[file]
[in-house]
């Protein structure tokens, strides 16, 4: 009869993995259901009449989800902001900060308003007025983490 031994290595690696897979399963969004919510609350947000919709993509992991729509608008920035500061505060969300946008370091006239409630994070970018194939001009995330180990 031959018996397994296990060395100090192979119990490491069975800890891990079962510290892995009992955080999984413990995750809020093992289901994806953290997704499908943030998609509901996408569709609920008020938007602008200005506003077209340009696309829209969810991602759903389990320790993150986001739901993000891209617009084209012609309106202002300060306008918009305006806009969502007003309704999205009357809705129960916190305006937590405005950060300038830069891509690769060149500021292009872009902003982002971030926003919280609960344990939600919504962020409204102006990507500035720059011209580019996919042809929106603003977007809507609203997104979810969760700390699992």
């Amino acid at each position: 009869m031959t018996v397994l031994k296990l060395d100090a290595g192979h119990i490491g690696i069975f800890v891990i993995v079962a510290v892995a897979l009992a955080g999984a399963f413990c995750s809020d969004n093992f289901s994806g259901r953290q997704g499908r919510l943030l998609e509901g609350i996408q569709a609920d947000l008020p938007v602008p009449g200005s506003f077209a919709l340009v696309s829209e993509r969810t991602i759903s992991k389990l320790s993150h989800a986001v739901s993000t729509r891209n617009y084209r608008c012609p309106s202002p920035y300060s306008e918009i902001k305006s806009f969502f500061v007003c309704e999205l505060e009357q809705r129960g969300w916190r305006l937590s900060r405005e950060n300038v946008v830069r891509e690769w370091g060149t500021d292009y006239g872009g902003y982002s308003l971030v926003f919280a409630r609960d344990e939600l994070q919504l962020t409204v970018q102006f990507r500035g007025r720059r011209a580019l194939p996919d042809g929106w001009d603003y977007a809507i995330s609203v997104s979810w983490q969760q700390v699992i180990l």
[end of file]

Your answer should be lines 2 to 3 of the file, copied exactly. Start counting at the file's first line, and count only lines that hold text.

């Protein structure tokens, strides 16, 4: 009869993995259901009449989800902001900060308003007025983490 031994290595690696897979399963969004919510609350947000919709993509992991729509608008920035500061505060969300946008370091006239409630994070970018194939001009995330180990 031959018996397994296990060395100090192979119990490491069975800890891990079962510290892995009992955080999984413990995750809020093992289901994806953290997704499908943030998609509901996408569709609920008020938007602008200005506003077209340009696309829209969810991602759903389990320790993150986001739901993000891209617009084209012609309106202002300060306008918009305006806009969502007003309704999205009357809705129960916190305006937590405005950060300038830069891509690769060149500021292009872009902003982002971030926003919280609960344990939600919504962020409204102006990507500035720059011209580019996919042809929106603003977007809507609203997104979810969760700390699992």
């Amino acid at each position: 009869m031959t018996v397994l031994k296990l060395d100090a290595g192979h119990i490491g690696i069975f800890v891990i993995v079962a510290v892995a897979l009992a955080g999984a399963f413990c995750s809020d969004n093992f289901s994806g259901r953290q997704g499908r919510l943030l998609e509901g609350i996408q569709a609920d947000l008020p938007v602008p009449g200005s506003f077209a919709l340009v696309s829209e993509r969810t991602i759903s992991k389990l320790s993150h989800a986001v739901s993000t729509r891209n617009y084209r608008c012609p309106s202002p920035y300060s306008e918009i902001k305006s806009f969502f500061v007003c309704e999205l505060e009357q809705r129960g969300w916190r305006l937590s900060r405005e950060n300038v946008v830069r891509e690769w370091g060149t500021d292009y006239g872009g902003y982002s308003l971030v926003f919280a409630r609960d344990e939600l994070q919504l962020t409204v970018q102006f990507r500035g007025r720059r011209a580019l194939p996919d042809g929106w001009d603003y977007a809507i995330s609203v997104s979810w983490q969760q700390v699992i180990l």